Keep your lights on

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Keep your lights on

*The author is the head of educational news at the JoongAng Ilbo.


I went to Jeju Island for vacation and it rained all day. Route 1131 on the eastern side of Mount Halla was covered in thick fog. I couldn’t see if the lights 50 meters (164 feet) in front of me was a car or a signal at a crossroad. I could only tell the color of the traffic light when I was very close.

In this kind of weather, the lights on the cars around me helped a lot. Thanks to the emergency lights on the car in front of me, I could estimate the shape of the road. Turning on the car’s headlights and emergency lights not only kept me safe but also protected others.
I learned to turn on the headlights on a rainy day when I got my license more than 20 years ago. But it was only about ten years ago when I realized that it was a must. I did not understand why some countries require people to keep their headlights on even during the day. In Korea, if I saw someone driving with their lights on during the day, I made sure to tell the driver about it when we were stopped, thinking it must have been a mistake.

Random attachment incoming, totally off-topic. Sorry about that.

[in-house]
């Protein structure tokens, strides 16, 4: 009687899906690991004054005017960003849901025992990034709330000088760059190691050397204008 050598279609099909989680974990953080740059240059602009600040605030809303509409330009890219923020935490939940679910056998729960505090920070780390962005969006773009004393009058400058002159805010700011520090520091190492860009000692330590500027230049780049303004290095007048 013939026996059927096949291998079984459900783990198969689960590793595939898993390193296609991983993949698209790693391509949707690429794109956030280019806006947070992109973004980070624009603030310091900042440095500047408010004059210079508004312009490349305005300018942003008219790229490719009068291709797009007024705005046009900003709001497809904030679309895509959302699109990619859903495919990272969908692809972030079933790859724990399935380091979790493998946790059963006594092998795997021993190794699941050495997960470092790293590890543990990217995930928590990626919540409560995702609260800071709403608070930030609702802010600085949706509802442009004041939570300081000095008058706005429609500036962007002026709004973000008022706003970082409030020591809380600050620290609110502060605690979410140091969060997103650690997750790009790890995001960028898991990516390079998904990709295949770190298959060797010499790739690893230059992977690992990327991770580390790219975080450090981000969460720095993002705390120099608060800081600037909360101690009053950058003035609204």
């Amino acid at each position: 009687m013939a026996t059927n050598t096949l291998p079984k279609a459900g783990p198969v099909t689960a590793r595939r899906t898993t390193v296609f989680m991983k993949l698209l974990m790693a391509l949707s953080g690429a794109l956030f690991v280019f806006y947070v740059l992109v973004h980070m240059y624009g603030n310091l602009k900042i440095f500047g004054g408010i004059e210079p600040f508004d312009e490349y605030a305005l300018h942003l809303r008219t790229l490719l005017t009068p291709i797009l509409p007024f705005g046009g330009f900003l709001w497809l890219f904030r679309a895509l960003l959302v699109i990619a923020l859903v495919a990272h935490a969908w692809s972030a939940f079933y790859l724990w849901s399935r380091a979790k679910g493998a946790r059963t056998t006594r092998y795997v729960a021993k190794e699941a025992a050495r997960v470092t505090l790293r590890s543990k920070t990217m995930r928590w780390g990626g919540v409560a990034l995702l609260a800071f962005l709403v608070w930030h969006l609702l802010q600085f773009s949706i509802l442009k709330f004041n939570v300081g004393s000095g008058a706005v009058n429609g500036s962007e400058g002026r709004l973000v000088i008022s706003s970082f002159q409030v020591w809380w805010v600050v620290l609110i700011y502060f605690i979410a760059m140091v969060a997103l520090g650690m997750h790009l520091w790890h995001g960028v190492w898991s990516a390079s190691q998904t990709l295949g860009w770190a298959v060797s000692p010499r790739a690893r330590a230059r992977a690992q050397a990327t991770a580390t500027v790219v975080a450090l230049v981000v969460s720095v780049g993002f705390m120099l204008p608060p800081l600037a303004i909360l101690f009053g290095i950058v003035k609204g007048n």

But one night about ten years ago, I realized why those lights are necessary. I had driven more than an hour without lights along the Olympic Highway in Seoul at 70 to 90 kilometers per hour (43 to 56 miles per hour) and only realized this when I parked. I could have caused a fatal accident.

How could I have not known that I didn’t turn on my headlights? It was because I was relying on the lights of other cars. I regretted my insensitivity. Ever since, it has become a habit of mine to keep my headlights on day and night. I always make sure I signal when turning, and I try not cross the lines on the road when turning at intersections.

May is the month of family, and we should be gracious not only to our families but also to others. We live every moment relying on the lights shed on ourselves. They come from drivers on the road or the soldiers, policemen and firefighters who are on duty when we are asleep. They come from the deliverymen who bring the goods we need or the workers at the companies headed or managed by some of our family members.

JoongAng Ilbo, May 9, Page 30
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